Prevent overloads with safety capacitors: a 12-point checklist

September 11, 2017 //By Brian Ward, Vishay Intertechnology
Prevent overloads with safety capacitors: a 12-point checklist
12 things you need to know to avoid risking design catastrophe. Choosing such a critical component demands intensive research on specs and capabilities of all similar device types.

Overload prevention in any given design is serious business, which means that the choice of safety capacitor shouldn’t be taken lightly either. Areas to consider in the decision process include safety requirements, type of filtering, the pros and cons of different device types, the consequences of device failure, and much more. This article provides a quick reference to the most important of these factors when selecting a device.


1. The class of capacitor you need depends on whether you’re doing differential-mode or common-mode filtering

- Differential-mode interference is when pulses run along the wires (L-N) in opposite directions. For differential-mode filtering, you need Class X capacitors connected between the lines, effectively returning high-frequency interference back to its source.

- Common-mode interference is when pulses run in the same direction in both wires (L-N) in the same device. For common-mode filtering, you need Class Y capacitors connected between the wires and ground, bypassing the interference pulses from the wires to the ground.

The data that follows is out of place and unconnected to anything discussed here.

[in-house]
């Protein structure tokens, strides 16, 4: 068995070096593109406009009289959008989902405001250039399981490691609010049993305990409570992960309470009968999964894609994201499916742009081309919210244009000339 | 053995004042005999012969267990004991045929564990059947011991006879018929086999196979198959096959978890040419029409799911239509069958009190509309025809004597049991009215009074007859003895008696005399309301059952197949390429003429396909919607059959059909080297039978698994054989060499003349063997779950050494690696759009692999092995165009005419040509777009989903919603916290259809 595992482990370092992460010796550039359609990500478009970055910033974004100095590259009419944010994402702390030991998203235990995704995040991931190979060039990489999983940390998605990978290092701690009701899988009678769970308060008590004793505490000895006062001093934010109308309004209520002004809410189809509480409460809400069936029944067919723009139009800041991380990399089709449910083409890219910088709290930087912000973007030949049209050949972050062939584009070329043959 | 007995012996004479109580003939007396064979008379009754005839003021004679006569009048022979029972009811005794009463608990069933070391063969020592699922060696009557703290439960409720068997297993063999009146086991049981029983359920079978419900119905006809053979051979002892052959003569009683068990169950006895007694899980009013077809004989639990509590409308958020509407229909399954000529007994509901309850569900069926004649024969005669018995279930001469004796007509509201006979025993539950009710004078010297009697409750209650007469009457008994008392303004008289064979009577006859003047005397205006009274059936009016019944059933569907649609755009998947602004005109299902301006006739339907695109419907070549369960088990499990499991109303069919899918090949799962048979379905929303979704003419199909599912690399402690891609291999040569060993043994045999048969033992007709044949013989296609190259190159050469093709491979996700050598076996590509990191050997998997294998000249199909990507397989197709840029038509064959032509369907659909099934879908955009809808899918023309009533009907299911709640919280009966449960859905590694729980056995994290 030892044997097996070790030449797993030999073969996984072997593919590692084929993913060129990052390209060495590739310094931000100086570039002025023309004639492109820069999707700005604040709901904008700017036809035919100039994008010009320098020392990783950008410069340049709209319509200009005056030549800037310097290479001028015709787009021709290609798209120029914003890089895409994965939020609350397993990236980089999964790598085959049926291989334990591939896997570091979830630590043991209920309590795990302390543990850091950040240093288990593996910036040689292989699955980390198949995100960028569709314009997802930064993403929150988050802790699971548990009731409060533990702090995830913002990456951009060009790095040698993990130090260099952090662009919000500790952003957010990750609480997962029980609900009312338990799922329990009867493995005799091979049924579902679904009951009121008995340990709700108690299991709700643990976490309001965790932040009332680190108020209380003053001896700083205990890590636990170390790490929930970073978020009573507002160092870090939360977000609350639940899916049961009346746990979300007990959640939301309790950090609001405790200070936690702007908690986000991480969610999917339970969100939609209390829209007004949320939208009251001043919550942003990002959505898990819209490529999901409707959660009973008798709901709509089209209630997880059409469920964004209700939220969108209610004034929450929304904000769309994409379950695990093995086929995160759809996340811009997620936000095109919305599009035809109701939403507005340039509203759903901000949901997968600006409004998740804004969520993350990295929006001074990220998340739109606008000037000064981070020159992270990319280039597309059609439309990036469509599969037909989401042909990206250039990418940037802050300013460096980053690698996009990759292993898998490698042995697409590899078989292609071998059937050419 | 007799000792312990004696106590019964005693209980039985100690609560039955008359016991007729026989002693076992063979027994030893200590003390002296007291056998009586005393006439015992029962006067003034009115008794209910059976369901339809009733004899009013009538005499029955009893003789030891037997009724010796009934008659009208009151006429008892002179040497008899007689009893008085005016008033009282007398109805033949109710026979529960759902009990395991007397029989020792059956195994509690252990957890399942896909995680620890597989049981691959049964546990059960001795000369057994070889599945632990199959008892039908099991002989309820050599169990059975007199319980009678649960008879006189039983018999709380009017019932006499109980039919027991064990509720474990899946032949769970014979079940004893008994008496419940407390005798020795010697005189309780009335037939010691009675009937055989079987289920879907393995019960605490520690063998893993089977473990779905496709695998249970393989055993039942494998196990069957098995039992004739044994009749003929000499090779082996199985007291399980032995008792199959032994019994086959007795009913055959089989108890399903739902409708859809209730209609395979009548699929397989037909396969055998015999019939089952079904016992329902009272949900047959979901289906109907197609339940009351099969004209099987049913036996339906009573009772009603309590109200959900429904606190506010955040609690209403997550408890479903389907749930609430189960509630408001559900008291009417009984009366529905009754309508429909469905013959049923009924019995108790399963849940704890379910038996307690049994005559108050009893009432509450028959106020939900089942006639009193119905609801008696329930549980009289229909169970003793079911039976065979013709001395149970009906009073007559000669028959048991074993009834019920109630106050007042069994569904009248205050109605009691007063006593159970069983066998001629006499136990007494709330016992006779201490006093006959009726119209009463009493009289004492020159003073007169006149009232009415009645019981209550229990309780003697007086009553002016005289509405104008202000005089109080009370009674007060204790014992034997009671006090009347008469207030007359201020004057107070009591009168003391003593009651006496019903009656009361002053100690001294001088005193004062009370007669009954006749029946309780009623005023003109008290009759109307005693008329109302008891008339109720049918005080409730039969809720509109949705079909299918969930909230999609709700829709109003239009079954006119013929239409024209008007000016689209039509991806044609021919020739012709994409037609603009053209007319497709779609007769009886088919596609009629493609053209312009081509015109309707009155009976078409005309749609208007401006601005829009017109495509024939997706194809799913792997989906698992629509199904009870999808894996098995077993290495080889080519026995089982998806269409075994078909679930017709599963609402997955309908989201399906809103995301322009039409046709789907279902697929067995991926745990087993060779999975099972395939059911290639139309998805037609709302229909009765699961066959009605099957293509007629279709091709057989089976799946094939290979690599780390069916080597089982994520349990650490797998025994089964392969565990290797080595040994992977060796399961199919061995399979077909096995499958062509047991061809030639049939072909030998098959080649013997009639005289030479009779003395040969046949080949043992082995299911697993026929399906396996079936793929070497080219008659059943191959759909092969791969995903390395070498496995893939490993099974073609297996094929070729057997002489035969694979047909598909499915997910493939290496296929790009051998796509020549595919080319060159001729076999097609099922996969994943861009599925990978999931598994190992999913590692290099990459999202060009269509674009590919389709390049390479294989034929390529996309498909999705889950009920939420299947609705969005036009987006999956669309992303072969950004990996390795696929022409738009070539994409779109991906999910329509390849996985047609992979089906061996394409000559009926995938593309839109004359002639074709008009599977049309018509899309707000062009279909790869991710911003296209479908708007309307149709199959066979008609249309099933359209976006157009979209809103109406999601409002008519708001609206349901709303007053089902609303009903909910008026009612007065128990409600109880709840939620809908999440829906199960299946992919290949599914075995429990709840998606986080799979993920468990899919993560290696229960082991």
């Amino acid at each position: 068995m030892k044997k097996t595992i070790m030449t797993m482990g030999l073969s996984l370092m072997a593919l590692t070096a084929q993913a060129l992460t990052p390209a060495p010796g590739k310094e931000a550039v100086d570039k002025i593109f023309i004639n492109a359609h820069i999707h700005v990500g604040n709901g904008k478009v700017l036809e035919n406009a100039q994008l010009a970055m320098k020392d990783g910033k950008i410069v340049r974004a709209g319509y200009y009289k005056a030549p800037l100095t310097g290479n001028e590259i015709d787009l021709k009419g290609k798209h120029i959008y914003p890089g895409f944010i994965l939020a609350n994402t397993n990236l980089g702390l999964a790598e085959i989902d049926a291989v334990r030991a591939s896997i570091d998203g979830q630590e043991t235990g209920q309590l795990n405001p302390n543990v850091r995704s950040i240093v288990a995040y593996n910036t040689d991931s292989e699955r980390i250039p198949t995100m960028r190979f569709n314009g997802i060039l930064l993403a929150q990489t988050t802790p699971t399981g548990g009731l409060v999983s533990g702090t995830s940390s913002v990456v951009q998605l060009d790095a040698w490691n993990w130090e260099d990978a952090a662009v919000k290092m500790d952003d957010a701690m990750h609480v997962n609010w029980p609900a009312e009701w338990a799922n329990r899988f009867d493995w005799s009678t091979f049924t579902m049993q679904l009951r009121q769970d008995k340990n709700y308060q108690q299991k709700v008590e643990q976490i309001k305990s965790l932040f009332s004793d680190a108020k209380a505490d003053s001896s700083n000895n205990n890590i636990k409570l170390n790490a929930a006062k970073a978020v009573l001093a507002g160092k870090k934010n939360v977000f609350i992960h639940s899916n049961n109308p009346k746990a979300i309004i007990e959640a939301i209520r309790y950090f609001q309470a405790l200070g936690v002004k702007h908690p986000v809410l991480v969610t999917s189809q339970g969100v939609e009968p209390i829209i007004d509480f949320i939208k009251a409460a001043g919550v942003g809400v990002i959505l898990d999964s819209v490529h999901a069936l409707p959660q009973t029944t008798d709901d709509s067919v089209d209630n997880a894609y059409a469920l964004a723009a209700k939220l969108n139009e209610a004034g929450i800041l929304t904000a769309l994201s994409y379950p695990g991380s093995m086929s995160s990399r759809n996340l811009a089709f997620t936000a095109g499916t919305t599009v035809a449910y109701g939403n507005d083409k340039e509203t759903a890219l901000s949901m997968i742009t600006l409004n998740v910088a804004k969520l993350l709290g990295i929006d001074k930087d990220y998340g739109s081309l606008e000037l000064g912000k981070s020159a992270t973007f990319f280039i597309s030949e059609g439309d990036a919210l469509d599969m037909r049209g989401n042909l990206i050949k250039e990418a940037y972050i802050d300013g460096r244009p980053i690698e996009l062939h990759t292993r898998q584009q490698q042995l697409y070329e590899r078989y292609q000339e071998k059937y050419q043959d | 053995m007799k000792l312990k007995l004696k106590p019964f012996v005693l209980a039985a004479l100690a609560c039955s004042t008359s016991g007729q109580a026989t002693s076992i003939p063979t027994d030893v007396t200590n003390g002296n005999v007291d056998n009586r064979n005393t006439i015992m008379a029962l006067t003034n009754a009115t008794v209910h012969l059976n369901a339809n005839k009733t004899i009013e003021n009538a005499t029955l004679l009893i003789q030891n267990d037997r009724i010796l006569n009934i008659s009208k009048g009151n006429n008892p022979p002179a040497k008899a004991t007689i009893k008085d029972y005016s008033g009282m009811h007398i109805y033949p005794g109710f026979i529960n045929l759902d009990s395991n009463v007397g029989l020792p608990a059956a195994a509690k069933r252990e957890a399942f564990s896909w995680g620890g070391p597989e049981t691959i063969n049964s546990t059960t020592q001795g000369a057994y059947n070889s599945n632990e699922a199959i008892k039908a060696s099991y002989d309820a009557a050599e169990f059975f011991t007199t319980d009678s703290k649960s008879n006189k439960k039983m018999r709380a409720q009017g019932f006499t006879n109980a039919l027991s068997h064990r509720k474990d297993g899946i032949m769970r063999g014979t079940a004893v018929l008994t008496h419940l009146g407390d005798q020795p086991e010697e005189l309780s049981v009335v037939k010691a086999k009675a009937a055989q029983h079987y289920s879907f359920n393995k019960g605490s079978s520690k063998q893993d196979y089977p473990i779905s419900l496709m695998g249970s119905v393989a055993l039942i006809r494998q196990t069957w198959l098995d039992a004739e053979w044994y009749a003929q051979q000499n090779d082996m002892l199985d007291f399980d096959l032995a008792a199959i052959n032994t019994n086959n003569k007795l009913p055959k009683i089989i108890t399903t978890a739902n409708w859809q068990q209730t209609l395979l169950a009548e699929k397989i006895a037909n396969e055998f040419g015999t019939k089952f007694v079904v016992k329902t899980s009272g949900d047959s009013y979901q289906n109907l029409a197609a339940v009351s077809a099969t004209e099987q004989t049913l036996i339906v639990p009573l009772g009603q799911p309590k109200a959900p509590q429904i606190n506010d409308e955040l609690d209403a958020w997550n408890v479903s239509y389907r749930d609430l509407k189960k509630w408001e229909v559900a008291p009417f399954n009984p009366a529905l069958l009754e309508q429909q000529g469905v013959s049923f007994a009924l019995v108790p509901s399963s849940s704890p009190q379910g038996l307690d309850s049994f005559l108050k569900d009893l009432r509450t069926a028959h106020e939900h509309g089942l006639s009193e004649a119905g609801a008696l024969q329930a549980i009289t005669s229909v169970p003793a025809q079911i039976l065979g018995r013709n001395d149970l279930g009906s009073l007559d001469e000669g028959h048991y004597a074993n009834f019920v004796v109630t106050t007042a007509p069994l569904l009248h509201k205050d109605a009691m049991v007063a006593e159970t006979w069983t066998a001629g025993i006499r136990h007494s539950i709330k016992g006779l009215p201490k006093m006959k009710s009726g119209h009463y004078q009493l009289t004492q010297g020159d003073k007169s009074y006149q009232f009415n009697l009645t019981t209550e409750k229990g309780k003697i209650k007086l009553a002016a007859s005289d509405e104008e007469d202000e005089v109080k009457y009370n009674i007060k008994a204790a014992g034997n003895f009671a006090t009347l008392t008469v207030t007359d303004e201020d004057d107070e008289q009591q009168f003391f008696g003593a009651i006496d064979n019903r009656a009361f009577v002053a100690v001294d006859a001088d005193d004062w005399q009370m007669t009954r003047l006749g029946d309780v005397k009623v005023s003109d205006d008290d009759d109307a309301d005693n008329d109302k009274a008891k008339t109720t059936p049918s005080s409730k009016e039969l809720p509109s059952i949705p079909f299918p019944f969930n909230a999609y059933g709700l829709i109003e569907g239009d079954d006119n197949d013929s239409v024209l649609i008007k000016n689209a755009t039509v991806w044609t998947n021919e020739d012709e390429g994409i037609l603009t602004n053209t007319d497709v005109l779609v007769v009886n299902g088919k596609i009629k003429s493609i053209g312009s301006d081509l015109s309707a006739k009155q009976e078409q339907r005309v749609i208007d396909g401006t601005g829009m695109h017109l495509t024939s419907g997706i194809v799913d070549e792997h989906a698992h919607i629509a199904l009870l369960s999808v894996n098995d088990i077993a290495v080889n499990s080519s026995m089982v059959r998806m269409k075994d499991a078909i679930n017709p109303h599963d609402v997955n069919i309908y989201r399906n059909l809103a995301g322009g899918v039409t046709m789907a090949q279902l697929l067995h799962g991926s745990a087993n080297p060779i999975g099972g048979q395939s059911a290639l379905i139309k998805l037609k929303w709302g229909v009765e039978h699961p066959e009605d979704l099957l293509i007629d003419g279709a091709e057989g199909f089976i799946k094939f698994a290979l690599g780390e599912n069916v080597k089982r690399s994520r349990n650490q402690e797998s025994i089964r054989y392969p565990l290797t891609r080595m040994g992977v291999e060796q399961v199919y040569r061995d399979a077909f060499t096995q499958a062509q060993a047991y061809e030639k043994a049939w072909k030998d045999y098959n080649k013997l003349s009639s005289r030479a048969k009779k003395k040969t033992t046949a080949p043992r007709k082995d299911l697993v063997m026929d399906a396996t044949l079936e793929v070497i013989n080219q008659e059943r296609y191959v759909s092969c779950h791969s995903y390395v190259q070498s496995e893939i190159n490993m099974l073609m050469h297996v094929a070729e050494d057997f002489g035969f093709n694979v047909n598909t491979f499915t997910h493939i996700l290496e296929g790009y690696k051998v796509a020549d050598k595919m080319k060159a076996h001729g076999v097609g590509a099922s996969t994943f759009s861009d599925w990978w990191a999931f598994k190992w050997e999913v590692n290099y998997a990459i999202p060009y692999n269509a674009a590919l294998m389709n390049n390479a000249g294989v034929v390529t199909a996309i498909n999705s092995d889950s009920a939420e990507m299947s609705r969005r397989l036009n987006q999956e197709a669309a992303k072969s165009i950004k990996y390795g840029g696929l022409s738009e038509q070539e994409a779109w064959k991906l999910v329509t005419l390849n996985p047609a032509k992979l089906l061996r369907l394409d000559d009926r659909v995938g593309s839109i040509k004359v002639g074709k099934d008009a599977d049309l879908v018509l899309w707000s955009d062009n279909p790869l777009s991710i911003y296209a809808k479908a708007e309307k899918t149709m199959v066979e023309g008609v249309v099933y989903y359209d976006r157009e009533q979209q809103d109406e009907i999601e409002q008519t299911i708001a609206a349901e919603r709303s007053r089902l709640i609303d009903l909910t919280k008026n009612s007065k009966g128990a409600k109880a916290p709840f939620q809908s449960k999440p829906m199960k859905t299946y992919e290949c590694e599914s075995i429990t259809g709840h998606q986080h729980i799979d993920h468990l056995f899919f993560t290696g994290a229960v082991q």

Figure 1. The full-range, ac-filtering film capacitors shown here (MKP1847H) can withstand demanding temperature-humidity-bias (THB) testing—85°C, 85% RH for 1,000 hours at rated voltage—without altering their electrical characteristics. The capacitors feature segmented film, a rated capacitance from 1 to 35 µF, and ESR down to 3 mΩ. The devices provide ripple current capabilities up to 24.5 A and rated voltages of 250, 310, 350, and 480 V ac.


2. Safety requirements differ depending on the type of capacitor

- The noise level in all electronic/electric devices has to be kept below a certain level, which is defined in the standard for the particular device.

- Filtering is done by components such as capacitors or chokes, or a combination of these components.

- Since safety capacitors operate directly connected to the mains, they have to meet the requirements of the IEC 60384-14 safety standard.

- The safety requirements are much higher for Y capacitors, because a short/failure

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